Billionaire casino mogul and Republican mega-donor Sheldon Adelson doesn't want people repeating an allegation by one of his former executives, who claimed last month that Adelson personally approved a prostitution scheme at his casinos in the Chinese territory of Macau. So, to keep people from repeating the claim, he's taking the only PR strategy that could possibly make it worse: threatening to sue.

And he's not threatening to sue just anybody -- Adelson is threatening to sue the Democratic Congressional Campaign Committee (DCCC).

As with so many libel and slander cases, it's all in the context.

To be clear, the DCCC did not make the original allegations, but they did publish them out of context. Steven Jacobs, a former top executive at Adelson's Chinese casino company who was fired in 2010, made the claims in a lawsuit. He alleged that other executives had told him to back off prostitutes in Adelson's casinos because, according to them, he had personally approved their presence. Adelson denies the allegations outright, telling Forbes that his prior employee "would make a good fiction writer."

Of course, he wouldn't have to personally approve anyone: prostitution is legal in Macau, and organized crime is rife (PDF). But that's beside the point.

The DCCC repeated Jacobs' allegations in several campaign communications earlier this month, pinning them on The Associated Press instead of the former executive. Democrats have, in recent weeks, seized upon reports about the lawsuit against Adelson and blasted the allegations at the constituents of politicians who've taken Adelson's money, charging them of being funded in part by Chinese prostitutes.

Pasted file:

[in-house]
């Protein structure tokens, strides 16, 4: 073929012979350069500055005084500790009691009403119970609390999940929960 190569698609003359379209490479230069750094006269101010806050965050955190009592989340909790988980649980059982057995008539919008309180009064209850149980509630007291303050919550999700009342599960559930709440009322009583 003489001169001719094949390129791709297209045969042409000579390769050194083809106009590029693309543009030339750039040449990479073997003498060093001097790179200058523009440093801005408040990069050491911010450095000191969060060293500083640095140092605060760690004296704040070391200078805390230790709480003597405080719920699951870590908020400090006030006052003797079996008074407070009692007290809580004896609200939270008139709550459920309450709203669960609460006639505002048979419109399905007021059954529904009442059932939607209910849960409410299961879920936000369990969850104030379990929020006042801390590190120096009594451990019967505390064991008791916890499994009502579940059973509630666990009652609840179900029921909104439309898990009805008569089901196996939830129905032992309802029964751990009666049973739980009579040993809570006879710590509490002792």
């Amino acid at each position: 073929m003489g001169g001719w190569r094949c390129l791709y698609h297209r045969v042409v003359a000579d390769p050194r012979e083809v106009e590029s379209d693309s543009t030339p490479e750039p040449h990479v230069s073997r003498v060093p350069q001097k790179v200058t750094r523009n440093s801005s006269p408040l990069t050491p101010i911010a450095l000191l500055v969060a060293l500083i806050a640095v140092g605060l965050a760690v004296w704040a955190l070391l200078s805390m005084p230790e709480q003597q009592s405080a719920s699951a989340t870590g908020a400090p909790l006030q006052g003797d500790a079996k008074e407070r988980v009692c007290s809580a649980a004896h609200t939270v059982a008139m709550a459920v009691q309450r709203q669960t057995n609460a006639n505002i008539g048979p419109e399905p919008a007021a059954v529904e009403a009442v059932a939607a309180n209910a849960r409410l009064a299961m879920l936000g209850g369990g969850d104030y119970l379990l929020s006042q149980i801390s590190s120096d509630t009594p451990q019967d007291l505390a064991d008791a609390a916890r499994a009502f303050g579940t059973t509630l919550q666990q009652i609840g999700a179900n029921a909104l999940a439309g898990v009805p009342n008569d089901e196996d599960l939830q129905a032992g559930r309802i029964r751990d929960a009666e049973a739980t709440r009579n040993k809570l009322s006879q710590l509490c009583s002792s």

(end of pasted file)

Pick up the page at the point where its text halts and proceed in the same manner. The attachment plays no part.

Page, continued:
It's a politically expedient line of attack because it enables Democrats to claim that Republicans are being funded by the shady overseas dealings of the largest American political donor in history, whose allegedly "limitless" money hose is pointed squarely at presumptive Republican presidential nominee Mitt Romney.

One DCCC release, aimed squarely at Rep. Sean Duffy (R-WI), asks what the Rep. will do "when his Chinese prostitution money comes from billionaire Sheldon Adelson."

"House Republicans like Congressman Duffy are fighting tirelessly to protect billionaires like Sheldon Adelson who make fortunes overseas and Adelson is now the largest single donor to Congressman Duffy’s Republican Majority," the release claims. "It's past time for Congressman Duffy to reject the support of these groups funded by foreign money from a Chinese prostitution strategy."

Of course, Politifact pointed out that the DCCC published unproven allegations as fact, and in a way that lacks context.

In a letter sent to the DCCC on Tuesday, first published by The Las Vegas Sun (PDF), Adelson's lawyer demands that Democrats "remove the allegations concerning Mr. Adelson from the DCCC website," "agree not to republish in any form your allegations concerning Mr. Adelson" and "release a prominent statement, in a form approved by Mr. Adelson, retracting and apologizing for your false claims."

Unfortunately for Adelson -- whose Macau casinos are currently being investigated by the Department of Justice and the Securities and Exchange Commission -- none of that is likely to happen. Whether he'll pull the trigger on his threatened lawsuit remains to be seen.


Photo: Bectrigger / Wikimedia Commons.